- Eric Demby
- URB Magazine (No. 55)


Running the gambit from sample based compu-chunky beats to breathy melodic atmospheres local Boston producer Frank Heiss demonstrates his mastery in the fine art of drum and bass with the release of his new CD Steak. By bouncing rapidly between layers of cold and cranky bass and growling drums Heiss manages to lower defenses enough to inject the listener with his spooky musical intentions. Sliding in like a greased needle, a handful of short piano riffs echo like a haunted harpsichord, inoculating each track with a distinctive scheme all its own. While these brief filtered melodies are a personal favorite, the album is bolted together quite seamlessly, a short body of original work with an immunity to the waves of tired and overwrought drum and bass. Like a cat fight behind curtains Tube's drum lines can be frantic and panicky; a temper tantrum of speed breaks vying evenly with a grumpy strain of bass. Each tune sutures together equal parts tech and organic, producing a creature of fluid character lacking any signs of incompatibility. In the spectrum of about a half hour Heiss takes the listener from the light here-and-now of "and in this..." to the foggy distance of "further out" displaying an intelligent selection of wares. How ironic then that the picture inside the sleeve notes features the Frank Heiss in a cow suit. - Nick Schiermeyer
- Boston's Weekly Dig Vol 3 Issue 3 - January 17-24, 2000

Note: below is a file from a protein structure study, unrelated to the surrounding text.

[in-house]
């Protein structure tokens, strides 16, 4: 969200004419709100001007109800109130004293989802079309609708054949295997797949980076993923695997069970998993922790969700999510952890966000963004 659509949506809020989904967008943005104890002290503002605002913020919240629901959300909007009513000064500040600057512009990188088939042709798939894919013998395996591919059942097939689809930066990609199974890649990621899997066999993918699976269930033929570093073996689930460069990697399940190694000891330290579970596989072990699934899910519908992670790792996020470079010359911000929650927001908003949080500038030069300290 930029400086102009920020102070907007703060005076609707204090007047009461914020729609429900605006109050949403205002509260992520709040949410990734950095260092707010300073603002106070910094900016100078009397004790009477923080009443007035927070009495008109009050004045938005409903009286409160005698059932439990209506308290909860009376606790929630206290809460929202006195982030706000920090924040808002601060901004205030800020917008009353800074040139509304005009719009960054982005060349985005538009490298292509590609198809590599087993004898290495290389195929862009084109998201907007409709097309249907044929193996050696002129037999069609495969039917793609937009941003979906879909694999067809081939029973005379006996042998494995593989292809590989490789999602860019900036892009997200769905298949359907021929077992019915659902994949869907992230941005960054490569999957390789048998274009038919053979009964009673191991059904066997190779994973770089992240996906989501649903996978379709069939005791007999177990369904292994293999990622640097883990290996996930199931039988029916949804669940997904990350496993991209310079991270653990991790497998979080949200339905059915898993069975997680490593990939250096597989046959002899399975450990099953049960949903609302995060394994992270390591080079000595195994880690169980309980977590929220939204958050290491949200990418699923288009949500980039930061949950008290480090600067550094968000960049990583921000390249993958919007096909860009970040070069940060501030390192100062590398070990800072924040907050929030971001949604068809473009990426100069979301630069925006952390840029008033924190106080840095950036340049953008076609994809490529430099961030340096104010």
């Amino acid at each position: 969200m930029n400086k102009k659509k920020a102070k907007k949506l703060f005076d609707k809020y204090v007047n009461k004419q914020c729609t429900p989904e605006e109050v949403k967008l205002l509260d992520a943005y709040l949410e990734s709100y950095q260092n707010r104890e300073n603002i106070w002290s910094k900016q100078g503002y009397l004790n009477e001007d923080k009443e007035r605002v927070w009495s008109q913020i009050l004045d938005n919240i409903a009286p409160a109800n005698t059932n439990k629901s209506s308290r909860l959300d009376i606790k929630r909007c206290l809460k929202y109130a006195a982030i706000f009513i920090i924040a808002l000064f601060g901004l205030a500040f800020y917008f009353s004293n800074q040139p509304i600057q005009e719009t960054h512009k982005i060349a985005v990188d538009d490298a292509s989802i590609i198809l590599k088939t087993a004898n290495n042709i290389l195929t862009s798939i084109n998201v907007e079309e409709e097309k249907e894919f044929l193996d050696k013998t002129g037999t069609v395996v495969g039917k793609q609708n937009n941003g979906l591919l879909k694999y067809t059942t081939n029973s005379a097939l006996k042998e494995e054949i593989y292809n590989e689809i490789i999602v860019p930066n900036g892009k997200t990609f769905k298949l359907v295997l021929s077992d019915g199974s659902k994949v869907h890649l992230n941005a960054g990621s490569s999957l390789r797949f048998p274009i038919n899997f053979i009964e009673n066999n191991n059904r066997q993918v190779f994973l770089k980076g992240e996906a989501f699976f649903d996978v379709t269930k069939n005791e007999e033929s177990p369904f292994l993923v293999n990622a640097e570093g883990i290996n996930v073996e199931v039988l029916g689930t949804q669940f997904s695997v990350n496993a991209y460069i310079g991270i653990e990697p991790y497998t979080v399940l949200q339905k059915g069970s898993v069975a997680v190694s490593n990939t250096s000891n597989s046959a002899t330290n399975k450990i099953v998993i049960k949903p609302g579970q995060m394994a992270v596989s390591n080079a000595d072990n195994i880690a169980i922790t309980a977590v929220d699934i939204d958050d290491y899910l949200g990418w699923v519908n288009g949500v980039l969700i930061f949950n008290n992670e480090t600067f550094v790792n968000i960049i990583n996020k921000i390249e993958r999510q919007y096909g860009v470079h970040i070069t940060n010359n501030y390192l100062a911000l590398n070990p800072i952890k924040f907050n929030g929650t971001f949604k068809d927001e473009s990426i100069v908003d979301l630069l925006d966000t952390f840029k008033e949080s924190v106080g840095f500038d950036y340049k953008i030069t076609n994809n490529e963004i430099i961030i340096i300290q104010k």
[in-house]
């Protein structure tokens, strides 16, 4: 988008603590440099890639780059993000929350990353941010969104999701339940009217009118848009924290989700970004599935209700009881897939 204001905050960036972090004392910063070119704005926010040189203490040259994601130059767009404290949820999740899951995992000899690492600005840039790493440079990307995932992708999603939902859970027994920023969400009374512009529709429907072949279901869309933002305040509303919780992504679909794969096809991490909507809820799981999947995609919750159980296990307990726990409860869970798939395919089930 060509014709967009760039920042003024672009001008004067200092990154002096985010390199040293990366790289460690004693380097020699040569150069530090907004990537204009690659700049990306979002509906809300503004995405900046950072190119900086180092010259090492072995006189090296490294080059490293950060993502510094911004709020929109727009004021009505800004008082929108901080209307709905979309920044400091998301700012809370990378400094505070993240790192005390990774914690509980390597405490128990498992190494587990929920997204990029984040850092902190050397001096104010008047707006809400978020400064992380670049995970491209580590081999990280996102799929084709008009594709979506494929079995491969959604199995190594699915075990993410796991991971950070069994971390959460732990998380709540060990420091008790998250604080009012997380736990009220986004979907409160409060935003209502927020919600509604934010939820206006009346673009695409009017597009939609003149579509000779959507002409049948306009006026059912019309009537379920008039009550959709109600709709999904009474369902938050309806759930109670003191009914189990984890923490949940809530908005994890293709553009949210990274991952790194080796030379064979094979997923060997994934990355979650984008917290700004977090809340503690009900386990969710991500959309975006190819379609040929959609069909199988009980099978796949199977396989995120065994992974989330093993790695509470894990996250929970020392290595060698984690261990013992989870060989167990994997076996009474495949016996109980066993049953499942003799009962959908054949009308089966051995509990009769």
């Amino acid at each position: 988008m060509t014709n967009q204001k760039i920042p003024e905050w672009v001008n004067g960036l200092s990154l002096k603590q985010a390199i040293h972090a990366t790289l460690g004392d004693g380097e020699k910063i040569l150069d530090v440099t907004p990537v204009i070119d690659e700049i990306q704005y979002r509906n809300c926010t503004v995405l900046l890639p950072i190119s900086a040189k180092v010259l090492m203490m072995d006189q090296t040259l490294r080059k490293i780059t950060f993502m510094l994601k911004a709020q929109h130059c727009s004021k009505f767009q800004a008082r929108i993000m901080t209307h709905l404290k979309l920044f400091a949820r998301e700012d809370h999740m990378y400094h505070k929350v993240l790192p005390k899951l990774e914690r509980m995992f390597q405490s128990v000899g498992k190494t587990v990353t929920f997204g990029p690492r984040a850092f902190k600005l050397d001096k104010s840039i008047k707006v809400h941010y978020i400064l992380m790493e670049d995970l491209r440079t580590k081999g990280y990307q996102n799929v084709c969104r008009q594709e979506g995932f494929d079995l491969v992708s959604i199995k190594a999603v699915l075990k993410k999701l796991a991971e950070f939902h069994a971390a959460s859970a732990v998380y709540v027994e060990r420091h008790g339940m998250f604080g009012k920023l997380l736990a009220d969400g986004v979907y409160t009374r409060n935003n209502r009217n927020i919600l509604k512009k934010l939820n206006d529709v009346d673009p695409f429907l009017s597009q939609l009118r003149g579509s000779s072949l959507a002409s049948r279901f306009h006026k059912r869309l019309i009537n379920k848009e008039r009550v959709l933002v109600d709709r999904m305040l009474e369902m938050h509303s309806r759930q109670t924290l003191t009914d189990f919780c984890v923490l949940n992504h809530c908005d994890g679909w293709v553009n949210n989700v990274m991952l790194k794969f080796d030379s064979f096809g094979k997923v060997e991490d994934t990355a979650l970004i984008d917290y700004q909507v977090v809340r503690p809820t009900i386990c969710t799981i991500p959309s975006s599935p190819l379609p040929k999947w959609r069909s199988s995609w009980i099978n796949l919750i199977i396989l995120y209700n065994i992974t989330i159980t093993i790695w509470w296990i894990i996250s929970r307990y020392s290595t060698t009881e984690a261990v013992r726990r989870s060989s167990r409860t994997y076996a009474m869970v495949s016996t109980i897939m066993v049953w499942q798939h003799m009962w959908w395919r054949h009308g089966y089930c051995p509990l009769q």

Discography

"No Laptop Required" - Full Length Debut Album

Photos

Bio

Frank Heiss is the son of well respected contemporary classical composer John Heiss of The New England Conservatory. John Heiss has worked with such luminaries as Stravinsky, Ligeti, Lutoslawski, Berio, Carter, Messiaen, Schuller, and Tippett. Frank Heiss was already playing drums at the age of four, and became an accomplished orchestral timpanist and drummer. As a drummer he was heavily influenced by Bill Bruford, John Bonham and Billy Cobham. His college band, Conjunction Junction opened for the well known jam band Phish. After being exposed to breakbeat music in 1992, he quit Rock and Roll and started using electronic musical instruments. Eventually using exclusively sequenced electronic instruments in the spring of 1995, Frank Heiss moved to New York City where he met Dr. Walker of the electronic duo Air Liquide from Cologne, Germany.

After his first visit to Germany in 1996, Frank spent several years living, recording and performing in Cologne, Boston, and New York. During this time he performed on the same bill with artists such as Coldcut, Freddie Fresh, and Wagonchrist. In 1996, a deal with Liquid Sky Music was established, and “Alive” was released in 1997. “Bending Spoons” was released briefly in 1998, on the EMI Harvest label, which was once home to the music of Soft Machine, Deep Purple and Pink Floyd. Unfortunately EMI discontinued the Harvest label only days after the release of Bending Spoons. In the fall of 1999, Frank Heiss completed a 16 date US tour as the opening act for The Sisters of Mercy. The album “Steak” was released in 2000, and the EP “Still Alive” was released in 2004. And “Before and After” was released in 2006.

Frank has also written a lot of music for TV. His music has been used on a variety of TV shows including Alias, 20/20, NCIS, America’s Next Top Model and One Life to Live. Frank also composed the electronic portion of a contemporary classical piece “Apparitions” along with his father.

Frank Heiss moved to Denver, CO in the spring of 2009 and started a new project: HARDWARE JUNKIEZ. Hardware Junkiez is all hardware, all live, all the time. No laptops, only machines and the music is all mixed live. Hardware Junkiez is bringing old school back. Playing an eclectic mix of styles Hardware Junkiez brings something for everyone. Weather it’s down tempo lounge hip-hop or booty shaking hard acid Hardware Junkies will be sure to rock your party.